The following is a guest post from Jennifer Harbster, who created the Inside Adams blog in 2009. She recently left the Library of Congress and returned home to California. Her new library job has her working directly with the students, faculty, and researchers at UC Davis, and with a bit of luck, she will also be blogging for the university library.
When I was in library school one of my professors asked the class, “What type of library do you want to work in?” My fellow students replied school library, university library, public library, medical library, etc. I confidently replied “The Library of Congress.” Most the students laughed at me. They giggled because many librarians have a dream to work at the Library of Congress (LC), but it’s just a dream; it’s not a goal one typically sets out to achieve. As it turned out, I was hired by LC during my last semester of library school in 2001. I spent the next 14 years and 3 months learning everything I could about being the very best librarian from some of the best people in the business.
During my first week at LC I was given the greatest advice from the Library’s Director of Public Service at the time, Diane Kresh, that continues to guide me in my library career. She told me to get involved and put myself out there. What she meant by this was I shouldn’t hide away in my office and just do my job. I should open myself up to new opportunities and participate with committees, panels, projects and the like. I embraced that advice and met some incredible people who helped me understand LC and librarianship from every vantage point. I worked with analysts, archivists, catalogers, copyright examiners, conservators, curators, lawyers, preservation specialists, programmers, public affairs specialists, technicians, web developers, and librarians outside my division. As I reflect, I cannot think of an area at LC that I did not, at one point, work with. As you can imagine, I worked with countless people and as a result I became an extremely well-rounded librarian.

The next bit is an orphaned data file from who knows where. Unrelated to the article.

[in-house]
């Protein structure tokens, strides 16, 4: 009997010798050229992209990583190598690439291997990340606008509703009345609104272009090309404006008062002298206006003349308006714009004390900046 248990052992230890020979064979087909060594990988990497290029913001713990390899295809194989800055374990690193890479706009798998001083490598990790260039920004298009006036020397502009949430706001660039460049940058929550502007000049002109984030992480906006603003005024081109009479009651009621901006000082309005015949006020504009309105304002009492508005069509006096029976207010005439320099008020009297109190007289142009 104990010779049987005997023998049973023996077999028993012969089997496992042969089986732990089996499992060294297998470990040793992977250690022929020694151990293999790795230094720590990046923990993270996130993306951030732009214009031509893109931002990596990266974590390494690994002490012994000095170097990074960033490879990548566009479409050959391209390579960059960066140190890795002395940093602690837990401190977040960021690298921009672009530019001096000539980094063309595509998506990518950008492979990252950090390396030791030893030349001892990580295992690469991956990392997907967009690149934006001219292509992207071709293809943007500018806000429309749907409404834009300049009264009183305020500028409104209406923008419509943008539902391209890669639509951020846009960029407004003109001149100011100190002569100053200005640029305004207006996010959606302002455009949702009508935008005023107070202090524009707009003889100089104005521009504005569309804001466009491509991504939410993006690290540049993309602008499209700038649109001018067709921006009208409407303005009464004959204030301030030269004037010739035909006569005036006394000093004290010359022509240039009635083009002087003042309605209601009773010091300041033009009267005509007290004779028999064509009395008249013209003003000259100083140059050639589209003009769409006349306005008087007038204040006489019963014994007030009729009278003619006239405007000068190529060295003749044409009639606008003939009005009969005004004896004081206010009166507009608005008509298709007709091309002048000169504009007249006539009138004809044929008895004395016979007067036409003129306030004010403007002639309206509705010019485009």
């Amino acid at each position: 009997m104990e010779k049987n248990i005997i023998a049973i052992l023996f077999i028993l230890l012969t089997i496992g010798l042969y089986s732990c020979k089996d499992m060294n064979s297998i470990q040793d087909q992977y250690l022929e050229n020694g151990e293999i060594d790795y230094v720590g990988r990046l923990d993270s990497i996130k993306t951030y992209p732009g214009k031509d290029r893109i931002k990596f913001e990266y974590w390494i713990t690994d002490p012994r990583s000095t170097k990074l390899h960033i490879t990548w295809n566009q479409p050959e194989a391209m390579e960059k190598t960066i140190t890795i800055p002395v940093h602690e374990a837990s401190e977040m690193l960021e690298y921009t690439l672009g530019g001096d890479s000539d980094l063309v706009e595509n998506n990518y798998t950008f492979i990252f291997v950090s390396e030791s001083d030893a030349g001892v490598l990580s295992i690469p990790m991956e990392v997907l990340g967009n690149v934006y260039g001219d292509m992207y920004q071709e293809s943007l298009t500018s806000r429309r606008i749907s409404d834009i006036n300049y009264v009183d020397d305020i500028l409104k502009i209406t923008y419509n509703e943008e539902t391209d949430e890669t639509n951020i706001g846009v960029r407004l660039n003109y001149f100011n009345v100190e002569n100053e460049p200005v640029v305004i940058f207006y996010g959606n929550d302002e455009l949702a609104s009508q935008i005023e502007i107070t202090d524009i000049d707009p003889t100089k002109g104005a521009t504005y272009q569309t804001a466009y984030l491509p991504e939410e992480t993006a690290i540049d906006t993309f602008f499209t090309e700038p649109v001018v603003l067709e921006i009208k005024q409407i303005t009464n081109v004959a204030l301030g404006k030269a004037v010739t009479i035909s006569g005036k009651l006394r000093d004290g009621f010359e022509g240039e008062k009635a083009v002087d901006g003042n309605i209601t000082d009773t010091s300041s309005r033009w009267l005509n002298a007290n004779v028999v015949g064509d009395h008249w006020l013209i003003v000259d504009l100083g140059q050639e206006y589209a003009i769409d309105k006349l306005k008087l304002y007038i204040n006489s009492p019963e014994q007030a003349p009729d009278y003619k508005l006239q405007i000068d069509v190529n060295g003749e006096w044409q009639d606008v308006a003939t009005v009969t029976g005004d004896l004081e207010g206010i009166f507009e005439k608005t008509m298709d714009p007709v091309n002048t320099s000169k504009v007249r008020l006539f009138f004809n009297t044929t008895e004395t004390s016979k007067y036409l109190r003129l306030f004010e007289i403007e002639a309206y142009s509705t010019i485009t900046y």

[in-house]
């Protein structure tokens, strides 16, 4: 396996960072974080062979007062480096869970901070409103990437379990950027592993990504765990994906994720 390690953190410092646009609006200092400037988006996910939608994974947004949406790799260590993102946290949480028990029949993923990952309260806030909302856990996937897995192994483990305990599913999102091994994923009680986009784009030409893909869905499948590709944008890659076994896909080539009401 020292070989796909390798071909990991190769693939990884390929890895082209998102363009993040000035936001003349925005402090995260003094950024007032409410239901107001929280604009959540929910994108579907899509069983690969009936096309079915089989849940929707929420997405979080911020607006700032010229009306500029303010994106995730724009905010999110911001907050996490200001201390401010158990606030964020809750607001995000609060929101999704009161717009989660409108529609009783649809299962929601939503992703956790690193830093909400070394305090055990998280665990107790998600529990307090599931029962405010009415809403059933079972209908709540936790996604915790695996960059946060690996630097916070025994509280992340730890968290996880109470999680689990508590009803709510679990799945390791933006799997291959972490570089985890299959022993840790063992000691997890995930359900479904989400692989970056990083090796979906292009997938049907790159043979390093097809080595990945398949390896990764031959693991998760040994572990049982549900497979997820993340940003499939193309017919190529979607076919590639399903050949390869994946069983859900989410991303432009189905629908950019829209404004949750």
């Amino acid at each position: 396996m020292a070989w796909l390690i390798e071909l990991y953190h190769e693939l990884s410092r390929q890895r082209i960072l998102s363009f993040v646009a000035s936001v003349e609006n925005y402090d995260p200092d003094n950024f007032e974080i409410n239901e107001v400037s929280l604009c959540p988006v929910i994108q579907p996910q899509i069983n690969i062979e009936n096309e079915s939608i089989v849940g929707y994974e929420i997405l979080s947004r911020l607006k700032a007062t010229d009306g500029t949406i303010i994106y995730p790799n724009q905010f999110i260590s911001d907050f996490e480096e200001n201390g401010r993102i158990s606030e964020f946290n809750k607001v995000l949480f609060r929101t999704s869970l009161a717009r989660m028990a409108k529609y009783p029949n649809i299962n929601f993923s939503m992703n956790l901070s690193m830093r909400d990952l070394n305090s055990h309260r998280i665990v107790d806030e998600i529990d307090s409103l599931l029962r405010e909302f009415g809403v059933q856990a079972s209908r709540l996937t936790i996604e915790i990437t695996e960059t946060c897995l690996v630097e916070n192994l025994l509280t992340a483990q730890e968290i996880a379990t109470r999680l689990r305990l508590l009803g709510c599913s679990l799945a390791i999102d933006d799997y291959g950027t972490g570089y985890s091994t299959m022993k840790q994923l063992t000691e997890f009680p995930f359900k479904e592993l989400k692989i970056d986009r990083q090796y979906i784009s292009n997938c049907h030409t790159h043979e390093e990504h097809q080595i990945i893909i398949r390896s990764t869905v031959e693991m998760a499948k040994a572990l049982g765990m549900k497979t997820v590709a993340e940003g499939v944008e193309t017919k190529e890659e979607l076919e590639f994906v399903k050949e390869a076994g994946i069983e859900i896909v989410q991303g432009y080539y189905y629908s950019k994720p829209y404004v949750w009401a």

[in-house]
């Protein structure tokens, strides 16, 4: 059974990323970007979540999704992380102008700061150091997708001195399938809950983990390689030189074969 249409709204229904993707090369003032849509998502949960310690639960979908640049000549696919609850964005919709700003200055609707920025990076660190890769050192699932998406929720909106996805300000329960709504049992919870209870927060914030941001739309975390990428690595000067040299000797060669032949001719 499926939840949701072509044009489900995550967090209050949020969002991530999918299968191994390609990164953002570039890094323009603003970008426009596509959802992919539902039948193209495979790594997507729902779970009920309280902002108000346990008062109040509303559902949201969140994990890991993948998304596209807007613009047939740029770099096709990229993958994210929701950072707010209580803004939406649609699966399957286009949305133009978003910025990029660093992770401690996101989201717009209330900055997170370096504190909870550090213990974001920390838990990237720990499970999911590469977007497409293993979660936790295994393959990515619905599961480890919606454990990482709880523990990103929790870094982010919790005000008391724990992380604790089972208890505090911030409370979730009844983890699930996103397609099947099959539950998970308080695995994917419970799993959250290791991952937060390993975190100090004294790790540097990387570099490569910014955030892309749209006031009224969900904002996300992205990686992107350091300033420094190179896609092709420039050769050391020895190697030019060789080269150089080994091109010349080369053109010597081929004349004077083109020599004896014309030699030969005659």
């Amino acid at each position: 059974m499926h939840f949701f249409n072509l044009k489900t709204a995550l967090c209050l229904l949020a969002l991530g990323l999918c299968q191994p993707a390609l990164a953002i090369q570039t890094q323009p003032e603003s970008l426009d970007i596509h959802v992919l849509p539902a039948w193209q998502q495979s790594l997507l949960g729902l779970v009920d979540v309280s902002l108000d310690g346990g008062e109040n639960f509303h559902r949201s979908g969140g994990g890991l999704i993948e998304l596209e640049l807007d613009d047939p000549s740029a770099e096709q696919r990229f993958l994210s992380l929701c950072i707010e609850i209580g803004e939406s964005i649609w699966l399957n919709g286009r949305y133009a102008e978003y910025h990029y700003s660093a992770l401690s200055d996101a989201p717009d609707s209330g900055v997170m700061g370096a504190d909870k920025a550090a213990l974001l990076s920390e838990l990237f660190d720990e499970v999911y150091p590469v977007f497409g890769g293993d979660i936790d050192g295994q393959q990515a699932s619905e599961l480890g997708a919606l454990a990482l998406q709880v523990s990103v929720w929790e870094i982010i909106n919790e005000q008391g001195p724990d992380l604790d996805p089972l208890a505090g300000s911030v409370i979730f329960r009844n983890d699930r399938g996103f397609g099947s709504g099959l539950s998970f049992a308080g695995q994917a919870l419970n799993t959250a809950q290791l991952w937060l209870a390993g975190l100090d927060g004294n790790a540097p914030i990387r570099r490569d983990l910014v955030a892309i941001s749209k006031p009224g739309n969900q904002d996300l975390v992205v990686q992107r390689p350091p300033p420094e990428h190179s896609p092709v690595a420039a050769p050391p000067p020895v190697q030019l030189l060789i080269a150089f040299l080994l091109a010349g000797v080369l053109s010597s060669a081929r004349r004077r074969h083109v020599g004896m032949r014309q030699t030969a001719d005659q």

Thus, it makes me sad to say that I have resigned from my position at LC. You might be thinking to yourself – “That girl is crazy, why resign from a dream job?” I can give you the short answer – I needed to be closer to my family on the west coast. But I also desired a new challenge. I needed to step out of my comfort zone and learn more about what it means to be a 21st century librarian. I wanted to put myself out there again and expand my understanding of librarianship. Of course, I will be applying the knowledge and skills I gained at LC in my new job with the UC Davis Physical Sciences and Engineering Library, but I will also be picking up new skills working with an amazing team of academic librarians in the UC system.
A huge THANK YOU to the entire LC family for helping me soar to places I only dreamed about and also for understanding my need to leave the nest and spread my wings so I can soar even higher.
Fly high, my friend! I know you will achieve new heights. You are sorely missed here but I am happy for you.
You are greatly missed, our friend and colleague!!!!
We so miss you here in nerd heaven!
Tough shoes to follow!
You are missed everyday!
I know you will do great things in the future!
We miss you Ms. Harbster but LC’s loss is California’s gain. Bedazzle theme with your brilliance.
You were a bright and shining star here. Your creativity can’t be matched and we depended on you to lead the way. I miss you every day!
Family is a great “short answer” but, growth in your profession is a great long answer. Your vast knowledge and expertise is “star power” in my eyes. A Midwestern in fly-over land.
Amazing story. You are an inspiration. I am hoping to attend the LC Summer Institute (primary sources). You are almost my neighbor here in CA!
You also inspired some of us who only got to know you through the wonderful science lectures you helped host at LC Madison Building. We also miss you and your friendly welcome!